A Northern Ontario Fly Fishing Primer - Wilderness North

Celebrating 30 Years of Wilderness North  –          

A Northern Ontario Fly Fishing Primer


By Scott Earl Smith

Fly fishing in Northern Ontario is a well kept secret. When I wrote my book, Ontario Blue-Ribbon Fly Fishing Guide (available at www.scottearlsmith.com) in 1999, I suggested Northern Ontario was the next fly fishing frontier. Although the population of Ontario is approximately 10 million people, most of the population lives in the southern belt of the province within 50-miles of the Canada-US border. The remainder of the province is sparsely populated– but teaming with wild fish.

Northern Ontario’s lakes and rivers are habitat for some of fly fishing’s most coveted species. Brook trout inhabit most of Northern Ontario, where the majority of rivers and lakes are in the watersheds of either Hudson Bay or Lake Superior. Indeed the world record brook trout (14 pounds 8 ounces) was caught in Northern Ontario.

You can still catch huge brook trout in this northern hinterland. Each year, I bring at least one brook trout to hand that is in excess of 6-pounds. I’ve seen them as big as 10-pounds, and dream of a new world record some day on my fly rod.

Over the years I have traveled much of Northern Canada in search of the continent’s biggest northern pike. I’ve caught them as big as 46-inches. But I know that the biggest pike live in Northern Ontario. This year my goal is to land and release and pike of 50- inches or better. I have full confidence that fish of this size are possible in the Albany River system in Northern Ontario.

I have developed some innovative systems for fly fishing in Northern Ontario. While these techniques may be quite different from what most people envision fly fishing to be, they are simple and very effective.

Although it’s difficult to give fly fishing lessons on paper, I can outline some basics, so that you when you arrive at least you’ll be armed with the right equipment. For brook trout in Northern Ontario I use a high-quality graphite rod in the 7-weight category (www.sageflyfish.com).

I match the rod with a large arbour reel (www.islander.com) and spool up with a floating line, and a sink tip line on a spare spool. I choose the fastest sink rate I can find because big brook trout live in the deep runs and pools on the swiftest of rivers. There they can find adequate food and available cover from predators– like northern pike as long as your leg.


I use large rabbit-strip streamers sometimes 4-inches long on a short stout leader. I utilize the sink-tip system for most of my brook trout fishing unless I encounter a good hatch of caddis or mayflies. Then I’ll switch to my floating line. A Yellow Stimulator or a Royal Trude in sizes 12 – 8 are all your really need for rising Northern Ontario brook trout.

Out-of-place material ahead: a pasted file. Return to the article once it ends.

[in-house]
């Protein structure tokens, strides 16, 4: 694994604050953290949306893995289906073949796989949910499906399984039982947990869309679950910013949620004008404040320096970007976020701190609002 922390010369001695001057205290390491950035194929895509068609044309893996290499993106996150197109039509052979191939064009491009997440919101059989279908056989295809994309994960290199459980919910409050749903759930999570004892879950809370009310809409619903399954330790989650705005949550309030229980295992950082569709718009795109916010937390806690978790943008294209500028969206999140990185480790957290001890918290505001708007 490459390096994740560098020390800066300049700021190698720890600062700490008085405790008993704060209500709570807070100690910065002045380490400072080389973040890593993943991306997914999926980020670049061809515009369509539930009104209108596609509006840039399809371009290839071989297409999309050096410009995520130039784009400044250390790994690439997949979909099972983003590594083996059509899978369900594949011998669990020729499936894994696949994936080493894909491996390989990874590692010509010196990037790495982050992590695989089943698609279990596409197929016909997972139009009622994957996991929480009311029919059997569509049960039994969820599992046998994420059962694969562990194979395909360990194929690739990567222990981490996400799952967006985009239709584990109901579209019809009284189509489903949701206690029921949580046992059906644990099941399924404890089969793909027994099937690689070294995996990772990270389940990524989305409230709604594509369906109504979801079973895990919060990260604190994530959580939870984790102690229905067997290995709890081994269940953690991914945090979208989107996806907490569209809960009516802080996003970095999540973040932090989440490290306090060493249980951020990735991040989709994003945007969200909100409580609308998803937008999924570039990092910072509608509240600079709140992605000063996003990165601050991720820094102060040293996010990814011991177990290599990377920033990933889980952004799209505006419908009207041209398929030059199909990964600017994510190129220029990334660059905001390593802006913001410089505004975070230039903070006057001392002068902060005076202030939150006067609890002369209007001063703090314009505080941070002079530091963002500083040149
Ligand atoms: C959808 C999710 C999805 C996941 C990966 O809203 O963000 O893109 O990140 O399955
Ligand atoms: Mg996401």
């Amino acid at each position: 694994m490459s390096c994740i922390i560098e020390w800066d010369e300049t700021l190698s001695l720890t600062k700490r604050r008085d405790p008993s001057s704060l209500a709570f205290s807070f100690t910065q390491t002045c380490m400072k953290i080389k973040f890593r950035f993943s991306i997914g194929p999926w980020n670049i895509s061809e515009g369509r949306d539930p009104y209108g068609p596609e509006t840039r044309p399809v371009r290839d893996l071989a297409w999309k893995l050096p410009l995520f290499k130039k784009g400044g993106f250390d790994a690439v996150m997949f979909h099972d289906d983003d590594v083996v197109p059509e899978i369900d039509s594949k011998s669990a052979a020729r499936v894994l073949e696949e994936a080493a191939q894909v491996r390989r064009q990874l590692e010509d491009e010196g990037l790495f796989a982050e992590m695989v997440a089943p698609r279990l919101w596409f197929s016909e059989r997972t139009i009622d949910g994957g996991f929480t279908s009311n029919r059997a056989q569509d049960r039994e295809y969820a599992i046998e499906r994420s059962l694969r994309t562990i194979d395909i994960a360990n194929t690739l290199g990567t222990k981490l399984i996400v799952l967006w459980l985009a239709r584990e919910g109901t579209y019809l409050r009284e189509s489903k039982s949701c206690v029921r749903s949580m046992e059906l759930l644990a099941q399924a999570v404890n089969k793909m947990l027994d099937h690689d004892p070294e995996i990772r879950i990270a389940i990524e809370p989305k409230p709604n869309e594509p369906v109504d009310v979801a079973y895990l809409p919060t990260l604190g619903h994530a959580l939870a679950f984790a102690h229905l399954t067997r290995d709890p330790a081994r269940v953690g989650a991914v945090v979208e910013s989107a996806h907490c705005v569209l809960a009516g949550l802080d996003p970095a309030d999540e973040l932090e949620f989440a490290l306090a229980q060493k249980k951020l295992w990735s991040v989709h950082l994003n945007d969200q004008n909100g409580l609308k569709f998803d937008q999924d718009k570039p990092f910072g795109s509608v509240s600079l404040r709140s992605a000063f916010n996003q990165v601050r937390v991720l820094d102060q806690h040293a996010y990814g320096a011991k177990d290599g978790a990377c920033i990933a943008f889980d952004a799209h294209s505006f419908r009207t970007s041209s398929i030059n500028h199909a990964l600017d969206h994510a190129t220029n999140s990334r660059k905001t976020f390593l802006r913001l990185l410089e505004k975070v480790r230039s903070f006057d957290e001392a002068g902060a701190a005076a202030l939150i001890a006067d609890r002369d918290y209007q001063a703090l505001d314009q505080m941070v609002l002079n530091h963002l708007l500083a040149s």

Basically the streamer system I’ve described for brook trout is in essence how I fish for northern pike– with a few adaptations. First of all, you’ll need a bigger system. I recommend a 9- or 10-weight rod with a matching large arbor reel. Again, you’ll need a floating and a sink-tip system.

Because pike have razor sharp teeth, I use a 30-pound-test steel leader. The basic 12-inch, bait-casting steel leader is the best leader on the market. Specialty fly fishing bite leaders don’t work any better (just cost more).

I use a short monofilament leader between my bite leader and fly line – usually about 40-inches or so. This monofilament leader should be 30- to 40-pound test. I’ve seen some awfully big pike lost at the boat on a final head shake simply because someone skimped on the monofilament leader. In my opinion you want to bring your trophy to hand for that nice photograph as quick as possible. Skimpy leaders contribute to a lot of “You should have seen the one I lost” stories around camp.

The flies I cast for pike are large rabbit strip concoctions, often with a deer-hair head and/or bead chain eyes. A lot of pike anglers say that eyes on baits provide a target– or landmark– for a striking pike, so I go along with that theory.

The pattern of streamer is not really all that important – but color and movement are vital. Your streamer patterns should undulate in the water and be very visual. Black, chartreuse, white, red and orange patterns have all taken large pike. Come with a good selection and you’ll be well prepared.


I should mention that I’ve caught lots of lake trout and walleye using these same streamer techniques. Lake trout and walleye will hammer a nicely swung streamer– especially in cooler water temperatures.

I hope this helps you plan for your trip to Northern Ontario. If you’re looking for more specifics and fly pattern information, you can visit my website at www.scottearlsmith.com and order a copy of my book.

Hope to see you soon,
Scott Earl Smith

This document has been brought to you by the fly-in fishing experts at Wilderness North– Canada’s premiere destination for walleye and pike trophy fishing.

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Thunder Bay, Ontario, Canada
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